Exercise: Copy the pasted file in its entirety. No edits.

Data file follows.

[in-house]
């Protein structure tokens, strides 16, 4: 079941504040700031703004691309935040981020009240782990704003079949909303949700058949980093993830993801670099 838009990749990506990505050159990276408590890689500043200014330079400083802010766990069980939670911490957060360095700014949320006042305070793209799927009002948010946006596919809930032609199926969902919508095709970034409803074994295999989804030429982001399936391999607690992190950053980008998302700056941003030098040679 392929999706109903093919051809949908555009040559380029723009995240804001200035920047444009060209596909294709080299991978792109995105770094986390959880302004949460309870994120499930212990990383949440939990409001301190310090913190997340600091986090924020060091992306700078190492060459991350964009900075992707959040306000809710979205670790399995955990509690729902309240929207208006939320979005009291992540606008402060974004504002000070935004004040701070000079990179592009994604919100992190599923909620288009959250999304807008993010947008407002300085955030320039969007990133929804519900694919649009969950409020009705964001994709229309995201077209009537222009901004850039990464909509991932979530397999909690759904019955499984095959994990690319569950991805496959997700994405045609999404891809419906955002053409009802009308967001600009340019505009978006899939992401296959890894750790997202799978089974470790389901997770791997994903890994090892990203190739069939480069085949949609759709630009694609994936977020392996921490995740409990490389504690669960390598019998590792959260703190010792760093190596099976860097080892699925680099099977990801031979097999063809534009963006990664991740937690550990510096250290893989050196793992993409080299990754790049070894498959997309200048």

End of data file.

[in-house]
């Protein structure tokens, strides 16, 4: 079941504040700031703004691309935040981020009240782990704003079949909303949700058949980093993830993801670099 838009990749990506990505050159990276408590890689500043200014330079400083802010766990069980939670911490957060360095700014949320006042305070793209799927009002948010946006596919809930032609199926969902919508095709970034409803074994295999989804030429982001399936391999607690992190950053980008998302700056941003030098040679 392929999706109903093919051809949908555009040559380029723009995240804001200035920047444009060209596909294709080299991978792109995105770094986390959880302004949460309870994120499930212990990383949440939990409001301190310090913190997340600091986090924020060091992306700078190492060459991350964009900075992707959040306000809710979205670790399995955990509690729902309240929207208006939320979005009291992540606008402060974004504002000070935004004040701070000079990179592009994604919100992190599923909620288009959250999304807008993010947008407002300085955030320039969007990133929804519900694919649009969950409020009705964001994709229309995201077209009537222009901004850039990464909509991932979530397999909690759904019955499984095959994990690319569950991805496959997700994405045609999404891809419906955002053409009802009308967001600009340019505009978006899939992401296959890894750790997202799978089974470790389901997770791997994903890994090892990203190739069939480069085949949609759709630009694609994936977020392996921490995740409990490389504690669960390598019998590792959260703190010792760093190596099976860097080892699925680099099977990801031979097999063809534009963006990664991740937690550990510096250290893989050196793992993409080299990754790049070894498959997309200048």